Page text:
A purely technocentric view of innovation is less sustainable now than ever, and a management philosophy based only on selecting from existing strategies is likely to be overwhelmed by new developments at home or abroad. What we need are new choices—new products that balance the needs of individuals and of society as a whole; new ideas that tackle the global challenges of health, poverty, and education; new strategies that result in differences that matter and a sense of purpose that engages everyone affected by them. It is hard to imagine a time when the challenges we faced so vastly exceeded the creative resources we have brought to bear on them. Aspiring innovators may have attended a brainstorming session or learned a few gimmicks and tricks, but rarely do these temporary placeholders make it to the outside world in the form of new products, services, or strategies.

What we need is an approach to innovation that is powerful, effective, and broadly accessible, that can be integrated into all aspects of business and society, and that individuals and teams can use to generate breakthrough ideas that are implemented and that therefore have an impact. Design thinking, the subject of this book, offers just such an approach.

Design thinking begins with skills designers have learned over many decades in their quest to match human needs with available technical resources within the practical constraints of business. By integrating what is desirable from a human point of view with what is technologically feasible and economically viable, designers have been able to create the products we enjoy today. Design thinking takes the next step, which is to put these tools into the hands of people who may have never thought of themselves as designers and apply them to a vastly greater range of problems.

Design thinking taps into capacities we all have but that are overlooked by more conventional problem-solving practices. It is not only human-centered; it is deeply human in and of itself. Design thinking relies on our ability to be intuitive, to recognize patterns, to construct ideas that have emotional meaning as well as functionality, to express ourselves in media other than words or symbols. Nobody wants to run a business based on feeling, intuition, and inspiration, but an overreliance on the rational and the analytical can be just as dangerous. The integrated approach at the core of the design process suggests a third way.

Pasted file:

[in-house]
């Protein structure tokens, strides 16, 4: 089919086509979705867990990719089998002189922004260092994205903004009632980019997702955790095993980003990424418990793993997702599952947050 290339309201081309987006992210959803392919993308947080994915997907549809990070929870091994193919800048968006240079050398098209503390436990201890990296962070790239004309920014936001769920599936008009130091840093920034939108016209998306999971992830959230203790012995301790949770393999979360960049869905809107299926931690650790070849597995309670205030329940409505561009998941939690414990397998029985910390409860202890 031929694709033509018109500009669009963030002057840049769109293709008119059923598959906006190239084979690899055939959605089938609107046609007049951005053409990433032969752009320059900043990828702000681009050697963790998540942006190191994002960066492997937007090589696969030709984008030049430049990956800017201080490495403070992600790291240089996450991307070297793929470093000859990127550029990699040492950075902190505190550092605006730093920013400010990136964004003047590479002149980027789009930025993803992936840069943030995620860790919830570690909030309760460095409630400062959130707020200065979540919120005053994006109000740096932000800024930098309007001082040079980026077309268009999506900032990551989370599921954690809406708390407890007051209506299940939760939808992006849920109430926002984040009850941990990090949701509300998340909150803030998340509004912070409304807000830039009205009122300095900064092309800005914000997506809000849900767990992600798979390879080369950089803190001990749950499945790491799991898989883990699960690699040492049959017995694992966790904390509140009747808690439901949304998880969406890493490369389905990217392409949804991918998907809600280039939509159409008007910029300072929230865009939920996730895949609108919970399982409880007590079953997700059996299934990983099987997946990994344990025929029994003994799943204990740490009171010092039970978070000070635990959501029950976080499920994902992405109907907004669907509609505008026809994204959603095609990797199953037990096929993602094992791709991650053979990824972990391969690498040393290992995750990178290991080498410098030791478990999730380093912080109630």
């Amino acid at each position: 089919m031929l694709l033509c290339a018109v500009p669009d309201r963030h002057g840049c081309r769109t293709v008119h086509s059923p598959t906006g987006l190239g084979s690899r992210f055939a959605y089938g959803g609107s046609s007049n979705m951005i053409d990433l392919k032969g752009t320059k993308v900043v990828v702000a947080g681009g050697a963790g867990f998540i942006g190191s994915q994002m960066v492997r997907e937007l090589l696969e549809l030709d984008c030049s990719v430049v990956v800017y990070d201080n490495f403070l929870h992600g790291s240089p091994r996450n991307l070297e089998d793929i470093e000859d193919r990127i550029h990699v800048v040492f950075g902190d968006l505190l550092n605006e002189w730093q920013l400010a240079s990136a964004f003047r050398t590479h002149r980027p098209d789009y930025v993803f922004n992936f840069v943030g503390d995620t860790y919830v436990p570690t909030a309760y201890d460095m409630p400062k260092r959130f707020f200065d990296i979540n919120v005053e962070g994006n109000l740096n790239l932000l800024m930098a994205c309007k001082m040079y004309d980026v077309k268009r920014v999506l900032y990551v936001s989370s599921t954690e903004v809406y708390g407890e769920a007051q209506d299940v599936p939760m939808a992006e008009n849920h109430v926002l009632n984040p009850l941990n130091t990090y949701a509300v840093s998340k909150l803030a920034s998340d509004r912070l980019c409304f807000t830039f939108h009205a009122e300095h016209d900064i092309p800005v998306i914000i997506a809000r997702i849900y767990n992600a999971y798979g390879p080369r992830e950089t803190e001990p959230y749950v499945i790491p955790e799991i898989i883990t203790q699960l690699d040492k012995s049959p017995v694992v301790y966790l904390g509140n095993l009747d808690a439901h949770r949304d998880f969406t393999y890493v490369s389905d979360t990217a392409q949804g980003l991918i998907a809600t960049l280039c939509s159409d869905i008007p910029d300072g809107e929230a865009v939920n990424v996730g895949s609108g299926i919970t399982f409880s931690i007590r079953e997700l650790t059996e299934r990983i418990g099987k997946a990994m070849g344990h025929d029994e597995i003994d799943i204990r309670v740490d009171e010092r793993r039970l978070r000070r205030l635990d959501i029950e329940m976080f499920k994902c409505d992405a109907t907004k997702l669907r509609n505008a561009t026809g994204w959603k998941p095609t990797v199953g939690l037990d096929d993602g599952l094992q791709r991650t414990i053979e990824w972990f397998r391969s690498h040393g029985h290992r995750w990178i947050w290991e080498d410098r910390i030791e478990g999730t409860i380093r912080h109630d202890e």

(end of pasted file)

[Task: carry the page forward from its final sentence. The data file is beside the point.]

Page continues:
swimming upstream

I was trained as an industrial designer, but it took me a long time to realize the difference between being a designer and thinking like a designer. Seven years of undergraduate and graduate education and fifteen years of professional practice went by before I had any real inkling that what I was doing was more than simply a link in a chain that connected a client’s engineering department to the folks upstairs in marketing.

The very first products I designed as a design professional were for a venerable English machinery manufacturer called Wadkin Bursgreen. The people there invited a young and untested industrial designer into their midst to help improve their professional woodworking machines. I spent a summer creating drawings and models of circular saws that were better looking and spindle molders that were easier to use. I think I did a pretty good job, and it’s still possible to find my work in factories thirty years later. But you will no longer find the Wadkin Bursgreen company, which has long since gone out of business. As a designer I didn’t see that it was the future of the woodworking industry that was in question, not the design of its machines.

Only gradually did I come to see the power of design not as a link in a chain but as the hub of a wheel. When I left the protected world of art school—where everyone looked the same, acted the same, and spoke the same language—and entered the world of business, I had to spend far more time trying to explain to my clients what design was than actually doing it. I realized that I was approaching the world from a set of operating principles that was different from theirs. The resulting confusion was getting in the way of my creativity and productivity.

I also noticed that the people who inspired me were not necessarily members of the design profession: engineers such as Isambard Kingdom Brunel, Thomas Edison, and Ferdinand Porsche, all of whom seemed to have a human-centered rather than technology-centered worldview; behavioral scientists such as Don Norman, who asked why products are so needlessly confusing; artists such as Andy Goldsworthy and Antony Gormley, who seemed to engage their viewers in an experience that made them part of the artwork; business leaders such as Steve Jobs and Akio Morita, who were creating unique and meaningful products. I realized that behind the soaring rhetoric of genius and visionary was a basic commitment to the principles of design thinking.